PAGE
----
The above and other objects of the present invention are realized in a specific, illustrative integrated pump and inflatable liner assembly which comprises a hollow inflatable member for the reception and storage of fluid, the inflatable member having a selected configuration so as to line the protective headgear and partially encircle a user's head; the inflatable member housing at least one resilient member for protection of the user's head; and a pump formed integrally with the inflatable member for moving fluid therein. When the member is positioned inside a helmet, the pump is exposable for adjustment by the user. A bleed valve in the hollow member controls the passage of fluid from the hollow member.
The above and other features and advantages of the present invention are realized in a specific illustrative embodiment thereof, presented hereinbelow in conjunction with the accompanying drawings, in which:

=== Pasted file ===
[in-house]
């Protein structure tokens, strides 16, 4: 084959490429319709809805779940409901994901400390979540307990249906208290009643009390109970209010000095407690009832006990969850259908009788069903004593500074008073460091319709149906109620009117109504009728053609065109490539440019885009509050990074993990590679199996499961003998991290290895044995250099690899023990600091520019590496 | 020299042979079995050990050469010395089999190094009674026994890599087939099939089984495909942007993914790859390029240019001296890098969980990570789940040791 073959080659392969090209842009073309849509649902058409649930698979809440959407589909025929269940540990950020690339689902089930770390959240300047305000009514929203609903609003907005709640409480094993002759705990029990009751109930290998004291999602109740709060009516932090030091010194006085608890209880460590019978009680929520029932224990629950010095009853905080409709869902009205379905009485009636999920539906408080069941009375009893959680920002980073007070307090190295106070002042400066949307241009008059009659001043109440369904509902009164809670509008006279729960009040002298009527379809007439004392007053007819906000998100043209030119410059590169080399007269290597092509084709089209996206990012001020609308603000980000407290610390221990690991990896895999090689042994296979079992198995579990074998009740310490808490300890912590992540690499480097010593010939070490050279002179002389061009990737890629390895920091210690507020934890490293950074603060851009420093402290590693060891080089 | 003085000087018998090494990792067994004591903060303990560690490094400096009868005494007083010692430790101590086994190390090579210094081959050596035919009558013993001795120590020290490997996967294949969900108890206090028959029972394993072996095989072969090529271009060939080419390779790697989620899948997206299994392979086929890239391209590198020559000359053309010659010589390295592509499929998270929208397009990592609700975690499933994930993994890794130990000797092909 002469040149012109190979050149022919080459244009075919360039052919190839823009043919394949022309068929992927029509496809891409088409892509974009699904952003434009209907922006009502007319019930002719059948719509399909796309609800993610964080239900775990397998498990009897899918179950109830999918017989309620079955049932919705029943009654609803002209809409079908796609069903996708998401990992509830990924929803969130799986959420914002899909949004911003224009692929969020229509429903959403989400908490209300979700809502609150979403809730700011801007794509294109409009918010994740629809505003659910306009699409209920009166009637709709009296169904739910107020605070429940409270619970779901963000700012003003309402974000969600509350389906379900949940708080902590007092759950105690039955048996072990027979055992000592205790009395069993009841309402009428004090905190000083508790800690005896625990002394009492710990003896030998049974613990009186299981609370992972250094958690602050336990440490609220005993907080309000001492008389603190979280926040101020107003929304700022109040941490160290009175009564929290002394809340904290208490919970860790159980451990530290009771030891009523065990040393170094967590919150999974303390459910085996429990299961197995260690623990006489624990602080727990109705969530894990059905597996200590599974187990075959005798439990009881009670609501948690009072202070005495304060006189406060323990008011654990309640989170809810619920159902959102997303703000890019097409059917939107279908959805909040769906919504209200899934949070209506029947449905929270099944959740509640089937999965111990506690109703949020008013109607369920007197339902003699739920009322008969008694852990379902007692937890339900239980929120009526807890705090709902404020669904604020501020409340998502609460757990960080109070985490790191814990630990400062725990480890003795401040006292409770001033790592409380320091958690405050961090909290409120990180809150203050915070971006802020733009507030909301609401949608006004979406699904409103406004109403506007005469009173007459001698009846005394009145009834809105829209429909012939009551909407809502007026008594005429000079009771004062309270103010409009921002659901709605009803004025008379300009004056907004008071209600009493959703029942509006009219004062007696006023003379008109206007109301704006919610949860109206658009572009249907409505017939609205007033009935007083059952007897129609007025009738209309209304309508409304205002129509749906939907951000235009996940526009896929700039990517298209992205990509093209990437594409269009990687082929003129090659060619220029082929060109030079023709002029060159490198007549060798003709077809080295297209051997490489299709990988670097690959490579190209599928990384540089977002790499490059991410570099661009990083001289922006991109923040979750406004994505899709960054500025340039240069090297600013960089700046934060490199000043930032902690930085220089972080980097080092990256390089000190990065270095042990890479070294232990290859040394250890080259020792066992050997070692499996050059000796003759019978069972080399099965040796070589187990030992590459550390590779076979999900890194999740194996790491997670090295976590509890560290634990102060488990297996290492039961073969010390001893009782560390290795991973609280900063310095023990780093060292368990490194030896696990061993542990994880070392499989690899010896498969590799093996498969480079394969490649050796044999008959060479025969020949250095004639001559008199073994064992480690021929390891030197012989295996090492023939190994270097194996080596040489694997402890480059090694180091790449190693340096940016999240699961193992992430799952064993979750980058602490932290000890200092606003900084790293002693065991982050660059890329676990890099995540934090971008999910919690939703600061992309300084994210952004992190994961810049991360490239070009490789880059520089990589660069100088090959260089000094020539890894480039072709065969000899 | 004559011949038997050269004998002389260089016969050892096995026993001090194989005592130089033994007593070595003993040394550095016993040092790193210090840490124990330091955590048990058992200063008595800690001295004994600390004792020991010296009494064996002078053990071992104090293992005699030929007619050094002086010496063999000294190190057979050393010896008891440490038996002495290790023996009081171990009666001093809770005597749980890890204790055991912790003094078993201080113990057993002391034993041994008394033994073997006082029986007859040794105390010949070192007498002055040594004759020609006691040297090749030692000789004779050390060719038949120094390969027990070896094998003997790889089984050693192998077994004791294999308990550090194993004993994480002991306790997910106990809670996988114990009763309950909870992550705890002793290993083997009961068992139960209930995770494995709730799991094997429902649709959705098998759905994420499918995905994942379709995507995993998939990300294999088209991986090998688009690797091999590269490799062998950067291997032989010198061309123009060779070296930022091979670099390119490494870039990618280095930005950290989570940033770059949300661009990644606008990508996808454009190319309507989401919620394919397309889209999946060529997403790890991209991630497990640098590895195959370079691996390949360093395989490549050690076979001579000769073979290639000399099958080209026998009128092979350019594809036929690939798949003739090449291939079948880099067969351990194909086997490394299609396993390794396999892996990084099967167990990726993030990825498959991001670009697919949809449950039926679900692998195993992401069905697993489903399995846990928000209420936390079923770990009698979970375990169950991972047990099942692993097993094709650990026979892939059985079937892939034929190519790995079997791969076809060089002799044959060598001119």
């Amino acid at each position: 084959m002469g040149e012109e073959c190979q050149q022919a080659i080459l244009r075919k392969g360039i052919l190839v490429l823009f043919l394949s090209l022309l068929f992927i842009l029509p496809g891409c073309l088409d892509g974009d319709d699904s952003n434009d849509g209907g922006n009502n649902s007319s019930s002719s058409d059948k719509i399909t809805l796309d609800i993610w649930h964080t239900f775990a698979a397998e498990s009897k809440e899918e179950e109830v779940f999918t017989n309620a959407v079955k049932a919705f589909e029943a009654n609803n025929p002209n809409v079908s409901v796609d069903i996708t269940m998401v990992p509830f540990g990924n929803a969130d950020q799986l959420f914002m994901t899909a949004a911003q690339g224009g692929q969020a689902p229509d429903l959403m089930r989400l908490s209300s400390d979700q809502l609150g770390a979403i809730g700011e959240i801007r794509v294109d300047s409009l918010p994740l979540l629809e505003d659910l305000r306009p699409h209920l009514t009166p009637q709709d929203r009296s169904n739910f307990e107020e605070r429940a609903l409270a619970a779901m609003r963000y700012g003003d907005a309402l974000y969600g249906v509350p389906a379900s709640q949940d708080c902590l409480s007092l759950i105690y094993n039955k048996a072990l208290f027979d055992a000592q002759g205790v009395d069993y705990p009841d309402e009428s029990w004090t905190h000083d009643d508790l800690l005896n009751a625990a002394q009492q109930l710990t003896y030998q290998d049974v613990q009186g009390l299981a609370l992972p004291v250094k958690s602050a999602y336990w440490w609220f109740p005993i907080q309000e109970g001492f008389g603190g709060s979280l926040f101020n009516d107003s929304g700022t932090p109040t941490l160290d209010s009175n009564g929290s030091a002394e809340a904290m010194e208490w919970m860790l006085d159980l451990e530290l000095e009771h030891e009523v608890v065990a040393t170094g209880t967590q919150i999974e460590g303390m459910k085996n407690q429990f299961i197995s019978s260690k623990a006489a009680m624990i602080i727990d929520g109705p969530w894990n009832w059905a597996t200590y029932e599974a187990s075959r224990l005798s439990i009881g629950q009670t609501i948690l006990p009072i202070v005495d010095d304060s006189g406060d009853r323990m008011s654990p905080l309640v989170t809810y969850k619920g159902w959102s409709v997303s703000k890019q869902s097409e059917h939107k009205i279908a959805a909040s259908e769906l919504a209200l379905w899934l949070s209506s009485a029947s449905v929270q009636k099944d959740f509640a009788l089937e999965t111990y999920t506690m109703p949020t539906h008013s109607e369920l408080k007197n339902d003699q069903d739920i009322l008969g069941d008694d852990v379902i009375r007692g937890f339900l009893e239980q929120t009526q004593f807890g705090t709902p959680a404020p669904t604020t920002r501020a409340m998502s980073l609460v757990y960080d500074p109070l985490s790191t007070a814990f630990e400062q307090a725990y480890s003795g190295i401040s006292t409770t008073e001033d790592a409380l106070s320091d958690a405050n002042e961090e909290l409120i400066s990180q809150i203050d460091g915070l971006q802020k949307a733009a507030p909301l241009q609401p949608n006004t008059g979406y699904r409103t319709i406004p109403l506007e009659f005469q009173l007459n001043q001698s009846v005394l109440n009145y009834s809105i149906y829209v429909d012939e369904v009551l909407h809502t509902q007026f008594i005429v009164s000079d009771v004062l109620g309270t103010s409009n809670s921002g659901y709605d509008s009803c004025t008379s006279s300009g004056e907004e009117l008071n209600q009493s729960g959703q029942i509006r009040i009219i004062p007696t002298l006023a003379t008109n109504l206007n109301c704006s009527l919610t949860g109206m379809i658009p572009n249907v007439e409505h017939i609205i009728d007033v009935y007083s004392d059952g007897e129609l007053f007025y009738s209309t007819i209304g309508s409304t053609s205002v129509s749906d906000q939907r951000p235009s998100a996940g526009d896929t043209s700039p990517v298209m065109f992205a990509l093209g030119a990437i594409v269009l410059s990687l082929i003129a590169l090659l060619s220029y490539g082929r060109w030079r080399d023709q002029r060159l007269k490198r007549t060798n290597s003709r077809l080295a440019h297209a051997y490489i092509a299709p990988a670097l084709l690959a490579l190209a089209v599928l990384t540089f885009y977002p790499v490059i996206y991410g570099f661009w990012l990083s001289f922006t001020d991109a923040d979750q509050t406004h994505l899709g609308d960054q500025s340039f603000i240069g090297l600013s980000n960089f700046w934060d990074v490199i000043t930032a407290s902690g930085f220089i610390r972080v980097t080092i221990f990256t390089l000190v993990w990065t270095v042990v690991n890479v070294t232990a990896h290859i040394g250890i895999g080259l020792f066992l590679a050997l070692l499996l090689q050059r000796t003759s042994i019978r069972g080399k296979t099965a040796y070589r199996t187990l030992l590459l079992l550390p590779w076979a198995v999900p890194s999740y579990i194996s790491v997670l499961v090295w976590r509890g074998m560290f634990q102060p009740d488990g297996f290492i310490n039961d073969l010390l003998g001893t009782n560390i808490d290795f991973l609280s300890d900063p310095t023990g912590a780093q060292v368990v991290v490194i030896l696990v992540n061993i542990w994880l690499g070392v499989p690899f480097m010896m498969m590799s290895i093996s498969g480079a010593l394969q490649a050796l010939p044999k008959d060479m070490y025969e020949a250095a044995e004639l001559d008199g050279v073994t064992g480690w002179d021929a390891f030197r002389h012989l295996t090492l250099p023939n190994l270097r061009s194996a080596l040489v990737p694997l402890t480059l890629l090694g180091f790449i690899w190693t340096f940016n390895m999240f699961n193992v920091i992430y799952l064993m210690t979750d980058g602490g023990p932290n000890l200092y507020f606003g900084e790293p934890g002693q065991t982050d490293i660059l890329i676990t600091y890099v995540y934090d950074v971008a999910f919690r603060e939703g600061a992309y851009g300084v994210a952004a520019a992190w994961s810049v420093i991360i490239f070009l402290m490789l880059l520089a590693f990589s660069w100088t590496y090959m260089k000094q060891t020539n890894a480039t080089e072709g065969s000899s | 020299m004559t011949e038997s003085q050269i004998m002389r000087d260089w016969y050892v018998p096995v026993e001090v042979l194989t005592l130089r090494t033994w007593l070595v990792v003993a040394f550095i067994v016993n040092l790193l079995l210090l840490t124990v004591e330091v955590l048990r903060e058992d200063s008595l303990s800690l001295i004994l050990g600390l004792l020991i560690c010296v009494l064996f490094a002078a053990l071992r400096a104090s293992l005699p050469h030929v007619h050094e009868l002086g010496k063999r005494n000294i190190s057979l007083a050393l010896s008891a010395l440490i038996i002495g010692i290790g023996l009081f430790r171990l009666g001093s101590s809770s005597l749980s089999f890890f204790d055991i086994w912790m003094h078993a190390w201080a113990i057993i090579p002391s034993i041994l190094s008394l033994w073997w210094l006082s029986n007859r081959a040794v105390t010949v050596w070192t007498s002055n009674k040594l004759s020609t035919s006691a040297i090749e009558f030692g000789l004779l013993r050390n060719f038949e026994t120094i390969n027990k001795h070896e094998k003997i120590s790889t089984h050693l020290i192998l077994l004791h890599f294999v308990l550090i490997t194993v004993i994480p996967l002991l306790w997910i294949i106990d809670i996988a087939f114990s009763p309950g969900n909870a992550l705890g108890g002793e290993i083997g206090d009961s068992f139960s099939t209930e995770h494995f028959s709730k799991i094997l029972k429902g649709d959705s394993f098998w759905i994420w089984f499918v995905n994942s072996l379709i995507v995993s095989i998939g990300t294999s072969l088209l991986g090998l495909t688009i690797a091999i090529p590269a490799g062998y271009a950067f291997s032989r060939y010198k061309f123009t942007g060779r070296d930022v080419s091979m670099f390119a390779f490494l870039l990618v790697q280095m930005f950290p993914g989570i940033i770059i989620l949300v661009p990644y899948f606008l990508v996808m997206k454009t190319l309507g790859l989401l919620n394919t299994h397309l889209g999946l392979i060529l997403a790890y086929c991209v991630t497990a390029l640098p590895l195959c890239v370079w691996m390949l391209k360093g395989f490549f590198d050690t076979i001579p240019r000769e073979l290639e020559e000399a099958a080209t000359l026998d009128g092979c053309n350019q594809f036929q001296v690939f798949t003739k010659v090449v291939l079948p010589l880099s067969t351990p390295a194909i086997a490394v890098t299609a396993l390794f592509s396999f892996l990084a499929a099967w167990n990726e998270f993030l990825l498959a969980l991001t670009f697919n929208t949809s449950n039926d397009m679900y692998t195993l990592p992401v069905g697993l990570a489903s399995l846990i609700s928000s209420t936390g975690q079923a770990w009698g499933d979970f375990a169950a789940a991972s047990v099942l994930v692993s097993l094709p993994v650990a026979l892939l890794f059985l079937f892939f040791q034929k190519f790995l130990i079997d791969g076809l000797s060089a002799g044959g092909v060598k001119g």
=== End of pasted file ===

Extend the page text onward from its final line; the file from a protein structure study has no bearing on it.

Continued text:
FIG. 1 is a plan view of an inflatable liner and pump assembly in accordance with one aspect of the present invention;
FIG. 2 is a side sectional view of a helmet shell showing the assembly of FIG. 1 in an operative position;
FIG. 3 is a bottom view of the helmet shell of FIG. 2;
FIG. 4 is a front view of the helmet shell of FIG. 2;
FIG. 5 is a side sectional view of the pump assembly of the present invention;
FIG. 6 is a side sectional view of a bleed valve of the present invention in a closed position; and
FIG. 7 shows the bleed valve of FIG. 6 in an open position.
Referring now to the drawings and more particularly to FIG. 1, there is shown generally a combination adjustable pump mechanism and inflatable member or liner assembly 10 for protective headgear.
As shown in FIGS. 1-4, liner 20 comprises a hollow inflatable strip 21 and a hollow flap extension 22 located generally midway along and formed integrally with the strip, dividing the strip into left and right arms 23, 24, respectively. This permits a fluid, e.g., air, to flow freely throughout the liner interior.